Many suspected 2009 would be his final season, particularly once he became the 24th member of the 300-win club last June. At the age of 46, he had started to suffer with injuries over the last few years, and his performance had certainly declined in recent years. JohnsonÃ¢â‚¬â„¢s announcement made clear he was now satisfied to call it a day, after securing his legacy.
That legacy is that of one of the greatest pitchers of all time. Ã¢â‚¬ËœThe Big UnitÃ¢â‚¬â„¢ Ã¢â‚¬â€ the nickname given to him by a former team-mate, in reference to his 6Ã¢â‚¬â„¢10Ã¢â‚¬Â frame Ã¢â‚¬â€ has had a truly remarkable career, compiling a 303-166 record, with a 3.29 ERA, across 22 Major League seasons.
Johnson began his career in Montreal after being selected in the 2nd round of the 1985 draft. However he was traded to Seattle in 1989 after starting just 10 games for the Expos. His early career was characterised by control problems; while striking out plenty, he led the league in walks issued in each season between 1990 and 1992. He credits pitching advice he received from Nolan Ryan in late 1992 for turning his career around.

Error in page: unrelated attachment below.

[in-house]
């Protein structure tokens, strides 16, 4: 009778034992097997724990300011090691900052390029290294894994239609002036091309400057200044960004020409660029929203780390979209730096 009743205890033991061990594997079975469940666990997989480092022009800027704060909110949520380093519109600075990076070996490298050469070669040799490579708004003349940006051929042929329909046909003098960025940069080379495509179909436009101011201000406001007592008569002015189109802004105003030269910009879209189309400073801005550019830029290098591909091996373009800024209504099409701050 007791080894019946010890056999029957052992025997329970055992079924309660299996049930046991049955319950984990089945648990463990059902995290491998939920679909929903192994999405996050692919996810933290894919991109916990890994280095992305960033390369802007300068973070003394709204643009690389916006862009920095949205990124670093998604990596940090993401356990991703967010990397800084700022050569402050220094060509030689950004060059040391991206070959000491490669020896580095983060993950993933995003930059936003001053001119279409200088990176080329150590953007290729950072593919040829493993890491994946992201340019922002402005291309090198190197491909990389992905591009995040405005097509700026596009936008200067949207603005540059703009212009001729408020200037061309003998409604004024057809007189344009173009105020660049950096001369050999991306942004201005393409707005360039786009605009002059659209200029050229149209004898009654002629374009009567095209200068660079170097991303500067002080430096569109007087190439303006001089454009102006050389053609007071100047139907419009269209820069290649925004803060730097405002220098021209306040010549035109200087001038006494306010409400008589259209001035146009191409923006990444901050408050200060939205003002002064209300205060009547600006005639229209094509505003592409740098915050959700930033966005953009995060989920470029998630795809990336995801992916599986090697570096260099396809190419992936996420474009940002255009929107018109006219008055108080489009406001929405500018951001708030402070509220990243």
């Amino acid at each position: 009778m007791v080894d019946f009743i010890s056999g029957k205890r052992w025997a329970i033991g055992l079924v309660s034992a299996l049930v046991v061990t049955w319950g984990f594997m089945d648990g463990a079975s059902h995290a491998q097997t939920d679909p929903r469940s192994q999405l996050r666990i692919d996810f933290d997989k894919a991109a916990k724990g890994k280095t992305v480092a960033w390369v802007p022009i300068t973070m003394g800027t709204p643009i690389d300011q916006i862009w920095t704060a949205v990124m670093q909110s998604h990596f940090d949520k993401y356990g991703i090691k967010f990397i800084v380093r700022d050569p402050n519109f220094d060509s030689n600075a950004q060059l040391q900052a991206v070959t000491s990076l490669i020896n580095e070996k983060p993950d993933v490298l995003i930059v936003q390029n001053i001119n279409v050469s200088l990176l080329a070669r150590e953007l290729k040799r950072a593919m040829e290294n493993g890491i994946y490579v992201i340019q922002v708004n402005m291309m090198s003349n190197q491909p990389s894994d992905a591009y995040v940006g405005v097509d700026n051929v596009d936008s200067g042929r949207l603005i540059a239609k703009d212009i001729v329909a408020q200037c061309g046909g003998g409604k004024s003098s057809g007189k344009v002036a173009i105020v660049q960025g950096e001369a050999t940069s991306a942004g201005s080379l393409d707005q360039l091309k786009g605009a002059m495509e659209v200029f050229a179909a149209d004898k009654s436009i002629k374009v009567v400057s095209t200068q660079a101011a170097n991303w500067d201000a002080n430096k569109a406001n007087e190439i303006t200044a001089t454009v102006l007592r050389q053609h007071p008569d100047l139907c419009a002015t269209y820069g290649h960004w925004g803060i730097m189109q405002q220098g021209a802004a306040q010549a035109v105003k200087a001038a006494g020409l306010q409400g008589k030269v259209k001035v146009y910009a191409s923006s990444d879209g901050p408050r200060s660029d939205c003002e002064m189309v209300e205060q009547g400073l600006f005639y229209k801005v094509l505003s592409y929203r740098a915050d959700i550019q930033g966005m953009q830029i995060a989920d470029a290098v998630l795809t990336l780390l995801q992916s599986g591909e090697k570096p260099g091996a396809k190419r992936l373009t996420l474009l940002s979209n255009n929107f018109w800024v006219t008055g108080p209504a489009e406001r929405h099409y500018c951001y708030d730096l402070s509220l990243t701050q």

Whilst he went on to dominate the league from 1993 onwards Ã¢â‚¬â€œ winning his first Cy Young award in 1995 Ã¢â‚¬â€ many consider his best years to have come following his move to the Arizona Diamondbacks in 1999. In each of his first four seasons in Phoenix he picked up the Cy Young Award. 2001 is widely considered as his greatest season. Johnson and Curt Schilling dominated the National League all year long, leading the DÃ¢â‚¬â„¢Backs to a World Series title, despite their rather anaemic offense.
JohnsonÃ¢â‚¬â„¢s five Cy Young Awards are the second most in history, behind Roger Clemens with seven. In 2004, Johnson was pipped to the award by Clemens. Many people believe Johnson was the rightful winner of the award, having led Clemens in almost all meaningful stats.
On May 18 of that year, Johnson struck out 13 on the way to pitching a perfect game, against the Atlanta Braves, becoming the just the 17th pitcher to achieve the feat since 1880.
JohnsonÃ¢â‚¬â„¢s career began to wind down following that season, age beginning to catch up with him. Two seasons in New York with the Yankees, followed by a return to Arizona pushed him closer to the 300 wins he craved. He finally reached the mark on June 4th last year, with a victory over the Nationals in Washington.
Following his retirement, Johnson has been remembered for his remarkable longevity, and as one of the most dominating pitchers of all-time. Over his career, he ranks second all-time in total strikeouts, and he has averaged a strikeout rate of 10.6 hitters per nine innings – the highest mark in the history of the game.
Randy Johnson may well be the last pitcher to achieve the 300 win milestone for many years. He will certainly gain entry to the Hall Of Fame on the first ballot, when he becomes eligible in 2014.
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